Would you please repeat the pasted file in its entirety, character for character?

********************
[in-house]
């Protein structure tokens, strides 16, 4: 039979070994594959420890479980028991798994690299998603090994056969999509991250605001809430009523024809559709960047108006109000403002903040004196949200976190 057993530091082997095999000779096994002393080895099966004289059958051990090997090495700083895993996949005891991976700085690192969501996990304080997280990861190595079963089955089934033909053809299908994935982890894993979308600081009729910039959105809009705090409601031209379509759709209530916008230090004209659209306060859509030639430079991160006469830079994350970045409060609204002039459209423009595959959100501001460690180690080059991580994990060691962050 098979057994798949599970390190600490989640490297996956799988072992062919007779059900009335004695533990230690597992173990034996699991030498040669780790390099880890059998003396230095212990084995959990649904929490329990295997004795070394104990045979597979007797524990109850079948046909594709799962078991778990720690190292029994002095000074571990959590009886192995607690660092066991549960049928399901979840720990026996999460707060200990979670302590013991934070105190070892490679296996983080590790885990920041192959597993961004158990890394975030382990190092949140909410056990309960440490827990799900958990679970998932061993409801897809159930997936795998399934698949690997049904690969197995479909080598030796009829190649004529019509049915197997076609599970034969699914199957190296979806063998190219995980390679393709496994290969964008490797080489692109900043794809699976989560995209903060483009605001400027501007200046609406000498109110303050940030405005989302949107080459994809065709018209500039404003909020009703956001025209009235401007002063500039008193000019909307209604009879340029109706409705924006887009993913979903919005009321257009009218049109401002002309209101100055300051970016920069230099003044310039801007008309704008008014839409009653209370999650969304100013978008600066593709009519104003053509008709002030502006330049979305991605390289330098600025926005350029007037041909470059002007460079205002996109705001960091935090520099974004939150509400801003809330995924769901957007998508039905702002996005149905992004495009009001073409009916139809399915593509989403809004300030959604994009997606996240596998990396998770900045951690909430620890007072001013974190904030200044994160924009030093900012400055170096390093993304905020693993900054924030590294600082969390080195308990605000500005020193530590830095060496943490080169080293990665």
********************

[in-house]
């Protein structure tokens, strides 16, 4: 039979070994594959420890479980028991798994690299998603090994056969999509991250605001809430009523024809559709960047108006109000403002903040004196949200976190 057993530091082997095999000779096994002393080895099966004289059958051990090997090495700083895993996949005891991976700085690192969501996990304080997280990861190595079963089955089934033909053809299908994935982890894993979308600081009729910039959105809009705090409601031209379509759709209530916008230090004209659209306060859509030639430079991160006469830079994350970045409060609204002039459209423009595959959100501001460690180690080059991580994990060691962050 098979057994798949599970390190600490989640490297996956799988072992062919007779059900009335004695533990230690597992173990034996699991030498040669780790390099880890059998003396230095212990084995959990649904929490329990295997004795070394104990045979597979007797524990109850079948046909594709799962078991778990720690190292029994002095000074571990959590009886192995607690660092066991549960049928399901979840720990026996999460707060200990979670302590013991934070105190070892490679296996983080590790885990920041192959597993961004158990890394975030382990190092949140909410056990309960440490827990799900958990679970998932061993409801897809159930997936795998399934698949690997049904690969197995479909080598030796009829190649004529019509049915197997076609599970034969699914199957190296979806063998190219995980390679393709496994290969964008490797080489692109900043794809699976989560995209903060483009605001400027501007200046609406000498109110303050940030405005989302949107080459994809065709018209500039404003909020009703956001025209009235401007002063500039008193000019909307209604009879340029109706409705924006887009993913979903919005009321257009009218049109401002002309209101100055300051970016920069230099003044310039801007008309704008008014839409009653209370999650969304100013978008600066593709009519104003053509008709002030502006330049979305991605390289330098600025926005350029007037041909470059002007460079205002996109705001960091935090520099974004939150509400801003809330995924769901957007998508039905702002996005149905992004495009009001073409009916139809399915593509989403809004300030959604994009997606996240596998990396998770900045951690909430620890007072001013974190904030200044994160924009030093900012400055170096390093993304905020693993900054924030590294600082969390080195308990605000500005020193530590830095060496943490080169080293990665």